Now I honestly don’t know how far I would go with a custom set like this, but I wanted to float it out there to see what the reaction would be.  If I went further with this, I’d be just as likely to dip into the recurring characters (Sidney Friedman, Colonel Flagg, Nurse Kellye) as much as the stars of the show.

Any input?

Moving on…

When I was a kid, there were three George Blanda cards in 1975 Topps Football;  one for his breaking the career points-scoring record (he’d end up with 2002), and two other cards because they needed two card backs to fit all of his career highlights and stats.  HOFer Blanda played 26(!) seasons in the NFL and was 48 years old during his final season.

So, it caught my attention when, in September, Adam Vinatieri broke Morten Andersen’s record for career field goals (he as 576 as of this morning), and then in October he set the career points record (2570 as of this morning).  “This deserves a custom!” I said…. back in October.  Sorry for the delay, Vinatieri fans, here it is.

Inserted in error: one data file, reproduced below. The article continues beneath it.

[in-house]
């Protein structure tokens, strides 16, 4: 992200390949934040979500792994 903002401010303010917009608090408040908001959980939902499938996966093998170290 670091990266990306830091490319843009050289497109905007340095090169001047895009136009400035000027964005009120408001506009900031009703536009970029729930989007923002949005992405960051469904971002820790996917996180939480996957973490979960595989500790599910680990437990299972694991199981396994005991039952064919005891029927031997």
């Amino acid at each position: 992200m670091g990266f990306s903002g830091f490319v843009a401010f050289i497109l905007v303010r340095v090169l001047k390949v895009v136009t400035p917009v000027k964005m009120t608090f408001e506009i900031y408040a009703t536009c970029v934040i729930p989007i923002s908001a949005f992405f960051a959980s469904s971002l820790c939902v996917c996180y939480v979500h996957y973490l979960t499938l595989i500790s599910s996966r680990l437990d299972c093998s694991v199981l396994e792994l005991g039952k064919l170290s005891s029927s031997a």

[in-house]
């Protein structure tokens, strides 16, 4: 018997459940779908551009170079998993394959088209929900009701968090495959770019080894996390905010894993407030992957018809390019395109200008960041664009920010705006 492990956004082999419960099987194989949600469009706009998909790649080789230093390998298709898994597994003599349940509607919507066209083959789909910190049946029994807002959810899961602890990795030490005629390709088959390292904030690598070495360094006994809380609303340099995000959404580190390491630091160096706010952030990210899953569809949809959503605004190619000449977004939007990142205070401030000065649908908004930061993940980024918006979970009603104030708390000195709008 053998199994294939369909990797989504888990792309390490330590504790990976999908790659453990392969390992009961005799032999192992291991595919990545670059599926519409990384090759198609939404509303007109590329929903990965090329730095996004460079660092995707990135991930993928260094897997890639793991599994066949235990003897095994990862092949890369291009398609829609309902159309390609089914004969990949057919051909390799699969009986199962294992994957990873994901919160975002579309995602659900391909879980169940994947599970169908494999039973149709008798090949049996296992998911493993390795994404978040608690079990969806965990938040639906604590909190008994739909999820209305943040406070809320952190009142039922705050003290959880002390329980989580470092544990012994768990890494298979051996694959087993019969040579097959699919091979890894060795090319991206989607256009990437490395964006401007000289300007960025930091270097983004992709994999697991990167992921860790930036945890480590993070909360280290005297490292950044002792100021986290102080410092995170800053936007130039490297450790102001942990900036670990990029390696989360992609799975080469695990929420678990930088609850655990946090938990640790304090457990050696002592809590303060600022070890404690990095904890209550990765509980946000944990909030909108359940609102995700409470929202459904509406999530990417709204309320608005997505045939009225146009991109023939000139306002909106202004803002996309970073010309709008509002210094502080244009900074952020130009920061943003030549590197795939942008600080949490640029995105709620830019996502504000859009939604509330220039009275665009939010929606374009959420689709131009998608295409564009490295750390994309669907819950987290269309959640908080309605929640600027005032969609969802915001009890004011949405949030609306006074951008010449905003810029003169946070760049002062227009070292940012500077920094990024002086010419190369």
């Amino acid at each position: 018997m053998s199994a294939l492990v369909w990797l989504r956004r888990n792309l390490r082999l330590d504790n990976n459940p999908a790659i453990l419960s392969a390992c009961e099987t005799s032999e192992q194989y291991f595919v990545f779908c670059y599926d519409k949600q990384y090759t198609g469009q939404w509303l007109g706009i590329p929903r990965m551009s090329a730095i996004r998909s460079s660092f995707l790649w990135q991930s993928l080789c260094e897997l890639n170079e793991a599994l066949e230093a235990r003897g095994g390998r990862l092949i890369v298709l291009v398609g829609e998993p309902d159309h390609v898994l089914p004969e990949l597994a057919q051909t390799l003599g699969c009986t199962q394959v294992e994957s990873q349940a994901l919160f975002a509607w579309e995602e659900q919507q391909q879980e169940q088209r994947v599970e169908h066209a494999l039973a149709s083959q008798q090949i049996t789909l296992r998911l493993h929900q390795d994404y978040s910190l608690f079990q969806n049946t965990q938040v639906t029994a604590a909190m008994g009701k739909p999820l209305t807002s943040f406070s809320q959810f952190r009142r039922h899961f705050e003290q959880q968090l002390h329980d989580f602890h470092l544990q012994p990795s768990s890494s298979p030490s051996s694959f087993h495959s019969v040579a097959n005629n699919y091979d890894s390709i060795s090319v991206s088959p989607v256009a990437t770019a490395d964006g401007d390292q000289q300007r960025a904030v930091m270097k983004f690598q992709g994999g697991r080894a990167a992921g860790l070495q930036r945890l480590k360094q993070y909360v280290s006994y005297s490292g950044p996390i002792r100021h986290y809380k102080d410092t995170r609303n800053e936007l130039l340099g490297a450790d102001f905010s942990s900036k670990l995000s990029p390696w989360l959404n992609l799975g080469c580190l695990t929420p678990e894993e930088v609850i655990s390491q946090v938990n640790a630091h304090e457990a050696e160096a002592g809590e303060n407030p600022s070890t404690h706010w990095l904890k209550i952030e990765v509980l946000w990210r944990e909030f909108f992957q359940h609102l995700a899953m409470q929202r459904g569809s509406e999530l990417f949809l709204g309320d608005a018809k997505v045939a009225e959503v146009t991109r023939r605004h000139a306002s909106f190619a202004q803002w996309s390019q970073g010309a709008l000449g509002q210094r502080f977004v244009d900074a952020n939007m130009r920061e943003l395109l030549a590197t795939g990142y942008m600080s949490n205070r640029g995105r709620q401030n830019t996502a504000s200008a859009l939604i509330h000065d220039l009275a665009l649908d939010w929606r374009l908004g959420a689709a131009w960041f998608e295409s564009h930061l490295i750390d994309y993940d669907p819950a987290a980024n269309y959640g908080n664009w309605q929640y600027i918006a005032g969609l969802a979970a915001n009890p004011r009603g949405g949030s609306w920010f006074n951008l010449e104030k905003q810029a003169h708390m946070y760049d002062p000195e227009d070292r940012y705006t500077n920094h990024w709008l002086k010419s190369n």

In case you’re curious, George Blanda currently ranks 7th on the list of career scoring leaders.

The Diamondbacks made an interesting free agent signing this week; they signed pitcher Merrill Kelly to a two-year MLB contract.

You’re probably like me in saying “Who?”. Kelly was in the Tampa Bay Rays system, but spent the last 4 years pitching for the SK Wyverns in the Korea Baseball Organization and is coming back to the US as a 30-year-old rookie. Kelly’s numbers weren’t outstanding by US standards, but within the very offense-friendly KBO they gave MLB organizations thoughts of the next Miles Mikolas.

Here are two more “Hot Stove” customs… I think you probably know about these transactions already. If you follow me on Twitter (@Shlabotnik_Rpt) then you’ve already seen these.

I’ve also got more customs from my “Fauxback” set.

Baseball America named former Met Jordany Valdespin their 2018 Independent League Player Of The Year.

I’m happy for Valdespin and for the Ducks.  I grew up on Long Island and didn’t see my first minor league game until I was a legal adult.  The Ducks came along a couple of years after I left Long Island in one of those “Don’t that just figure” moments.  I’d love to go to a Ducks game, but on the rare occasion when I go back to Long Island, my time is filled with visiting people (all of whom say I need to come up there more often).

Say what you want about social media, one thing I’ve discovered is that you don’t have to wait until Spring Training to see pictures of big name players in their new uniforms.